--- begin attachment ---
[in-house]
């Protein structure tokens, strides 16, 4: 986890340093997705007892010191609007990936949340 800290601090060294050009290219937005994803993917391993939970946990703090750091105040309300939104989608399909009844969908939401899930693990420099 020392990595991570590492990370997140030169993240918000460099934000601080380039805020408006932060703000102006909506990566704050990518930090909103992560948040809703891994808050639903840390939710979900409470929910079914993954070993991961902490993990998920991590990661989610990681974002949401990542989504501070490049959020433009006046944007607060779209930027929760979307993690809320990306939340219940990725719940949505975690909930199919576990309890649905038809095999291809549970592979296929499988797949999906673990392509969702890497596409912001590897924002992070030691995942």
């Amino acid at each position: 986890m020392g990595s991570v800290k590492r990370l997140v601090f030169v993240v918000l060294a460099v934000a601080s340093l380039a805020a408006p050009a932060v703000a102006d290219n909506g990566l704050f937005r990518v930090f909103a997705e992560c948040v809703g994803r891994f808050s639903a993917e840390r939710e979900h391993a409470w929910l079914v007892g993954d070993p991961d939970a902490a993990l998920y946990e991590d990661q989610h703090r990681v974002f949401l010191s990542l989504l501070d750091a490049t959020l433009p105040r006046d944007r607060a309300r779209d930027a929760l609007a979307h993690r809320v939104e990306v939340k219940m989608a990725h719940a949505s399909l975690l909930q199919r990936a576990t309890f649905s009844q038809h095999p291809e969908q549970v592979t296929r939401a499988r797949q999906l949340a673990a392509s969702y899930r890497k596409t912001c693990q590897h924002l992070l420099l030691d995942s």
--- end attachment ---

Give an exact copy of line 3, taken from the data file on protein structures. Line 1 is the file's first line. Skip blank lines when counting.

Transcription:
């Amino acid at each position: 986890m020392g990595s991570v800290k590492r990370l997140v601090f030169v993240v918000l060294a460099v934000a601080s340093l380039a805020a408006p050009a932060v703000a102006d290219n909506g990566l704050f937005r990518v930090f909103a997705e992560c948040v809703g994803r891994f808050s639903a993917e840390r939710e979900h391993a409470w929910l079914v007892g993954d070993p991961d939970a902490a993990l998920y946990e991590d990661q989610h703090r990681v974002f949401l010191s990542l989504l501070d750091a490049t959020l433009p105040r006046d944007r607060a309300r779209d930027a929760l609007a979307h993690r809320v939104e990306v939340k219940m989608a990725h719940a949505s399909l975690l909930q199919r990936a576990t309890f649905s009844q038809h095999p291809e969908q549970v592979t296929r939401a499988r797949q999906l949340a673990a392509s969702y899930r890497k596409t912001c693990q590897h924002l992070l420099l030691d995942s």